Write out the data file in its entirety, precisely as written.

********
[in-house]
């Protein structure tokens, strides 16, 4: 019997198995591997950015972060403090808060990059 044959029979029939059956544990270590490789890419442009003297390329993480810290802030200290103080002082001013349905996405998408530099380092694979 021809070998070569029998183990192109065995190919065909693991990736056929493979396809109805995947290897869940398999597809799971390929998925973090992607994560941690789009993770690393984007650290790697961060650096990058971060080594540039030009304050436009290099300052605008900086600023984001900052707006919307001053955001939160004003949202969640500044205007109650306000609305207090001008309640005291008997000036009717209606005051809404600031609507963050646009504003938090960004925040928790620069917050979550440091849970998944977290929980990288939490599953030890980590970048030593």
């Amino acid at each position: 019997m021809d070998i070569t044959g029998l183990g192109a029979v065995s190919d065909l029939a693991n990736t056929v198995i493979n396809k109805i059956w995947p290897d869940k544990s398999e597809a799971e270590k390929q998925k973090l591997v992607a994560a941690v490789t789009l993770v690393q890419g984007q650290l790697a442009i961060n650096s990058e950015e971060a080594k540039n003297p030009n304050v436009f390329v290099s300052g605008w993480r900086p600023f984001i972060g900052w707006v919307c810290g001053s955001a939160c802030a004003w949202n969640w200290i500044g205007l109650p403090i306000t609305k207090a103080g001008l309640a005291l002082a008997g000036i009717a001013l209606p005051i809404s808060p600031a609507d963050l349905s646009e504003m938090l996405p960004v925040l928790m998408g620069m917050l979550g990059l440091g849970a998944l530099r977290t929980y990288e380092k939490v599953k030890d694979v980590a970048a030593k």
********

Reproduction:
[in-house]
């Protein structure tokens, strides 16, 4: 019997198995591997950015972060403090808060990059 044959029979029939059956544990270590490789890419442009003297390329993480810290802030200290103080002082001013349905996405998408530099380092694979 021809070998070569029998183990192109065995190919065909693991990736056929493979396809109805995947290897869940398999597809799971390929998925973090992607994560941690789009993770690393984007650290790697961060650096990058971060080594540039030009304050436009290099300052605008900086600023984001900052707006919307001053955001939160004003949202969640500044205007109650306000609305207090001008309640005291008997000036009717209606005051809404600031609507963050646009504003938090960004925040928790620069917050979550440091849970998944977290929980990288939490599953030890980590970048030593």
């Amino acid at each position: 019997m021809d070998i070569t044959g029998l183990g192109a029979v065995s190919d065909l029939a693991n990736t056929v198995i493979n396809k109805i059956w995947p290897d869940k544990s398999e597809a799971e270590k390929q998925k973090l591997v992607a994560a941690v490789t789009l993770v690393q890419g984007q650290l790697a442009i961060n650096s990058e950015e971060a080594k540039n003297p030009n304050v436009f390329v290099s300052g605008w993480r900086p600023f984001i972060g900052w707006v919307c810290g001053s955001a939160c802030a004003w949202n969640w200290i500044g205007l109650p403090i306000t609305k207090a103080g001008l309640a005291l002082a008997g000036i009717a001013l209606p005051i809404s808060p600031a609507d963050l349905s646009e504003m938090l996405p960004v925040l928790m998408g620069m917050l979550g990059l440091g849970a998944l530099r977290t929980y990288e380092k939490v599953k030890d694979v980590a970048a030593k």